Among men who reported any sexual activity (with or without a partner) in the past 30 days, there were no differences by sexual orientation in either erectile function or orgasm-ability (Table 3). Compared to heterosexual men, sexual minority men reported higher oral dryness (4–5 points) and lower orgasm-pleasure (2–4 points) and satisfaction (4–5 points). Compared to heterosexual men, gay men reported lower interest (3 points), higher anal discomfort (9 points), and higher oral discomfort (5 points). Among sexually active women (with or without a partner), there were no differences in the domains of vulvar discomfort-clitoral, orgasm-pleasure, or satisfaction. Compared to heterosexual women, sexual minority women reported higher oral dryness (5–7 points). Lesbian women reported lower vaginal discomfort (4 points) than other women; lesbian women reported higher lubrication (4 points) and orgasm-ability (4 points) than heterosexual women. Bisexual women reported higher interest (3 points), higher vulvar discomfort-labial (2–3 points) and higher anal discomfort (3–4 points) than other women, as well as higher oral discomfort (5 points) compared to heterosexual women.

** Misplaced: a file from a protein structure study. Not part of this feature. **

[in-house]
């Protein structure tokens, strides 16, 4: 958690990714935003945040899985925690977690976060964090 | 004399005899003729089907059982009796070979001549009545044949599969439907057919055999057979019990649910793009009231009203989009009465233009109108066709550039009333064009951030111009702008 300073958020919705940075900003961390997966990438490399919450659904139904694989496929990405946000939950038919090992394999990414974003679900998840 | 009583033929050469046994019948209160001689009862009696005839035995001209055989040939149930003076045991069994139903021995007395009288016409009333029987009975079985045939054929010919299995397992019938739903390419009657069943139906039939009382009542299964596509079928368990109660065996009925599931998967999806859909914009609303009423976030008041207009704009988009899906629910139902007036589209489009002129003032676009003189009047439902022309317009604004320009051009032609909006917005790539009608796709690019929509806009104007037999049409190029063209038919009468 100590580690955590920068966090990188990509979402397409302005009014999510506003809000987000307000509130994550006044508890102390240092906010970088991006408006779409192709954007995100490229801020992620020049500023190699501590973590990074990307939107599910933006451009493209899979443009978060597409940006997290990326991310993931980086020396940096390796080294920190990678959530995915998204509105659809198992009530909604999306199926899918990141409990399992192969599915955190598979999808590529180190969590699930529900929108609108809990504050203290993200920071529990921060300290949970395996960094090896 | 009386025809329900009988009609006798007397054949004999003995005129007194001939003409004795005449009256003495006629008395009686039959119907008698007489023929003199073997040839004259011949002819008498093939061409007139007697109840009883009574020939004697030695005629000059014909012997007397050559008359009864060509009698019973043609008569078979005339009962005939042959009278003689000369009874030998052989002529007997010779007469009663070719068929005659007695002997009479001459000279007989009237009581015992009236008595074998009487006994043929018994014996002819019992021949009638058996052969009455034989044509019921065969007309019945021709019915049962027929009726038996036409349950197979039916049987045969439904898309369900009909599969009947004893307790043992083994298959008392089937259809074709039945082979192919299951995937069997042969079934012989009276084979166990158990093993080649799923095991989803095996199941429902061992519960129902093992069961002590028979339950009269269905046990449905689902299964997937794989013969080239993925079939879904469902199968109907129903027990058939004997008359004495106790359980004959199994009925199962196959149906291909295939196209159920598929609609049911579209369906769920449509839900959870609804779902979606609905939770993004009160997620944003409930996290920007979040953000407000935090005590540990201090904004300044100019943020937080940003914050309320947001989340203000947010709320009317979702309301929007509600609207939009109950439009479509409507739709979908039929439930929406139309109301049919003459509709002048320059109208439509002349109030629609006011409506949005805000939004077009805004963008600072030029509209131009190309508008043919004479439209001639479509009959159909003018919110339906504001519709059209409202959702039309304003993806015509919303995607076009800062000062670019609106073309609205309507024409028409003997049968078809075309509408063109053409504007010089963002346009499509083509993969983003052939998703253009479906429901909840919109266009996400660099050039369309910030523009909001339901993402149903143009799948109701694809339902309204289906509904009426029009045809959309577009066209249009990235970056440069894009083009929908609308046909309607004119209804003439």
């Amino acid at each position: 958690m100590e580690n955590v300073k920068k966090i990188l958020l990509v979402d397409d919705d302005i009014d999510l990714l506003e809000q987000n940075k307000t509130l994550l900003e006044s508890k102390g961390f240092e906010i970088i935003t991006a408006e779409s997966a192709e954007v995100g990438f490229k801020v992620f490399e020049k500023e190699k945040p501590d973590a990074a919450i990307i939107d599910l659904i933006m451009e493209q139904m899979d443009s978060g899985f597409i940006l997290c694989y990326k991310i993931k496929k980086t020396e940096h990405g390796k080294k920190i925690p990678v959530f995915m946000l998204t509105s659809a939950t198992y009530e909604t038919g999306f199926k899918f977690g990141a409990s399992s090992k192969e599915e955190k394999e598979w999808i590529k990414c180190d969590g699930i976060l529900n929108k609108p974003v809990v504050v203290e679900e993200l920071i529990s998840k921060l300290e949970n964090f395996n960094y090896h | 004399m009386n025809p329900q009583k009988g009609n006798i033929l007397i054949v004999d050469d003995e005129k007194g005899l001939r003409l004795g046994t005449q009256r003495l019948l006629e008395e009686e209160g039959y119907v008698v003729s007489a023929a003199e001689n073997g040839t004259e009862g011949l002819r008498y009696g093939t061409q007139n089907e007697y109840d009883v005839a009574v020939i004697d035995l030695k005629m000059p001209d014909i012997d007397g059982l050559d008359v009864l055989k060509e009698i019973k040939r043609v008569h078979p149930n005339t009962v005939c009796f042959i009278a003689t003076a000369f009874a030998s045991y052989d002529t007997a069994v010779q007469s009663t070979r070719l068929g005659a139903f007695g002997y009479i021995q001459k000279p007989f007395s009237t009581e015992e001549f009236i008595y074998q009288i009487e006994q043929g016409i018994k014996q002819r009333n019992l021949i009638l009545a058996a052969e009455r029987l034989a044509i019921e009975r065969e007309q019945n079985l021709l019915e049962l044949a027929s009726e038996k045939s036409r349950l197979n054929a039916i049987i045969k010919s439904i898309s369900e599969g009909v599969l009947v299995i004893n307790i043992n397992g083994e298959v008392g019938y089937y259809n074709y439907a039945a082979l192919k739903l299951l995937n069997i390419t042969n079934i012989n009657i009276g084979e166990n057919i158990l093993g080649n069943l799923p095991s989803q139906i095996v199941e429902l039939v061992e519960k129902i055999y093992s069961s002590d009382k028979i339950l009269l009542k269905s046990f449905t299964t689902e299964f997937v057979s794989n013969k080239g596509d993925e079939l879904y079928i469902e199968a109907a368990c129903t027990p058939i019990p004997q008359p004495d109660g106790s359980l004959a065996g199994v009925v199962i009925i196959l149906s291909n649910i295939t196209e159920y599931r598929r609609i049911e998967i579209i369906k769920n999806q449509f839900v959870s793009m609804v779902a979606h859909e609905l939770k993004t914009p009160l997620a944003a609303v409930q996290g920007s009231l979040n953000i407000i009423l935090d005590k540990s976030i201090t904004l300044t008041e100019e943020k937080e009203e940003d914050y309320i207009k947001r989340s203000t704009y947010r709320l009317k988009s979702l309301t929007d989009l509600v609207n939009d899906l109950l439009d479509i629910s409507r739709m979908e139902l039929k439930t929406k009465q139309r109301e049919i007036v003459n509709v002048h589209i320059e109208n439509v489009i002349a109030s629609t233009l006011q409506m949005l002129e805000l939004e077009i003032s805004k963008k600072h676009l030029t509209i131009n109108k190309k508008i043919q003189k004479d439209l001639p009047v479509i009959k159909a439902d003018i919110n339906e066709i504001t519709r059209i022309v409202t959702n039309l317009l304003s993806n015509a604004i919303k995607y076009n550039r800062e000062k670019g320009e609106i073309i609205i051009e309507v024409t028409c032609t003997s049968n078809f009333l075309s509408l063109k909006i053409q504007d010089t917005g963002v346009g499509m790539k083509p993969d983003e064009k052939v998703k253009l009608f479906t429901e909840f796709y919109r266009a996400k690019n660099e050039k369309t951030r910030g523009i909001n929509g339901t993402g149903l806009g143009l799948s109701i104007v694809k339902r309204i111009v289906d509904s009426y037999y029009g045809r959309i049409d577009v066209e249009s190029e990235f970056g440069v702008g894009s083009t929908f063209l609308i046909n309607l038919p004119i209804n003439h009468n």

thumbnail
Table 3. Sexual function and satisfaction in past 30 days of sexually active men and women by self-reported sexual orientation.

https://doi.org/10.1371/journal.pone.0174981.t003

Discussion

Using data from two large, probability-based sample surveys of US adults, multiple domains of sexual function and satisfaction differed by sexual orientation, with differences ranging from 1/4 to nearly 1 standard deviation—sizes likely to be clinically meaningful. In contrast to a previous study that found more erectile difficulties reported by gay men compared to heterosexual men [5], we found very similar average erectile function scores for heterosexual, gay, and bisexual men. We did not find differences in orgasm-ability among these groups either, yet both gay and bisexual men reported lower sexual satisfaction compared to heterosexual men. Among women, we did not find differences in satisfaction by sexual orientation, in contrast to a previous study that compared heterosexual and lesbian women [6]. However, we did find differences in the domains of interest, lubrication, vaginal discomfort, and orgasm-ability. Notably, for sexual minority men and women, decrements were observed in domains of sexual function that have not traditionally been included in multi-dimensional self-report measures, including labial discomfort, anal discomfort, and oral discomfort and dryness. Sexual activity status and relationship status also differed by sexual orientation and may be related to the differences in function and satisfaction that we observed. These and other potential reasons for differences should be studied in future research.